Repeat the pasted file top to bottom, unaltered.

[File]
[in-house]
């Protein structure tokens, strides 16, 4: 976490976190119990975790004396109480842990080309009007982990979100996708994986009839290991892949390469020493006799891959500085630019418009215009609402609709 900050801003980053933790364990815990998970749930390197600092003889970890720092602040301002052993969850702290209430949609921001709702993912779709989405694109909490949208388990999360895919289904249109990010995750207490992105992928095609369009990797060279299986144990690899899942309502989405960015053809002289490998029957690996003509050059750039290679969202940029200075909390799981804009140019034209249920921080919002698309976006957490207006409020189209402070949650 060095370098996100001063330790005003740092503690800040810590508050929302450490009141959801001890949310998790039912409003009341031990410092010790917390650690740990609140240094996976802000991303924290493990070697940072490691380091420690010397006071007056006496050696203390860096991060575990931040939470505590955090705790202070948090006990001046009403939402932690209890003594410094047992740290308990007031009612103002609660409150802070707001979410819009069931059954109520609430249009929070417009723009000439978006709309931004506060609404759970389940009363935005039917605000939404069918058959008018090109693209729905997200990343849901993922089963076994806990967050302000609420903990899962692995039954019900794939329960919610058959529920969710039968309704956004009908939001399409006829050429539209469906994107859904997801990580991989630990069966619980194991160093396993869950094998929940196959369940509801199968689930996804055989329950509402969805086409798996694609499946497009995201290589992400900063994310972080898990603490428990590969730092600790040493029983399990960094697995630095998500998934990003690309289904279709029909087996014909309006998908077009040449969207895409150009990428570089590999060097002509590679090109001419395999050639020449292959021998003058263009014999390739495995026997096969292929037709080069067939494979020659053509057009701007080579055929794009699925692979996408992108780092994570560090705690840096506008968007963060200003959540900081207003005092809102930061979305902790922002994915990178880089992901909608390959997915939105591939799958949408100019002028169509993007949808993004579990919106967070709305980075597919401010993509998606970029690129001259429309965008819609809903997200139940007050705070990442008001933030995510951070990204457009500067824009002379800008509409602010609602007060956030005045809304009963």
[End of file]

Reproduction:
[in-house]
């Protein structure tokens, strides 16, 4: 976490976190119990975790004396109480842990080309009007982990979100996708994986009839290991892949390469020493006799891959500085630019418009215009609402609709 900050801003980053933790364990815990998970749930390197600092003889970890720092602040301002052993969850702290209430949609921001709702993912779709989405694109909490949208388990999360895919289904249109990010995750207490992105992928095609369009990797060279299986144990690899899942309502989405960015053809002289490998029957690996003509050059750039290679969202940029200075909390799981804009140019034209249920921080919002698309976006957490207006409020189209402070949650 060095370098996100001063330790005003740092503690800040810590508050929302450490009141959801001890949310998790039912409003009341031990410092010790917390650690740990609140240094996976802000991303924290493990070697940072490691380091420690010397006071007056006496050696203390860096991060575990931040939470505590955090705790202070948090006990001046009403939402932690209890003594410094047992740290308990007031009612103002609660409150802070707001979410819009069931059954109520609430249009929070417009723009000439978006709309931004506060609404759970389940009363935005039917605000939404069918058959008018090109693209729905997200990343849901993922089963076994806990967050302000609420903990899962692995039954019900794939329960919610058959529920969710039968309704956004009908939001399409006829050429539209469906994107859904997801990580991989630990069966619980194991160093396993869950094998929940196959369940509801199968689930996804055989329950509402969805086409798996694609499946497009995201290589992400900063994310972080898990603490428990590969730092600790040493029983399990960094697995630095998500998934990003690309289904279709029909087996014909309006998908077009040449969207895409150009990428570089590999060097002509590679090109001419395999050639020449292959021998003058263009014999390739495995026997096969292929037709080069067939494979020659053509057009701007080579055929794009699925692979996408992108780092994570560090705690840096506008968007963060200003959540900081207003005092809102930061979305902790922002994915990178880089992901909608390959997915939105591939799958949408100019002028169509993007949808993004579990919106967070709305980075597919401010993509998606970029690129001259429309965008819609809903997200139940007050705070990442008001933030995510951070990204457009500067824009002379800008509409602010609602007060956030005045809304009963």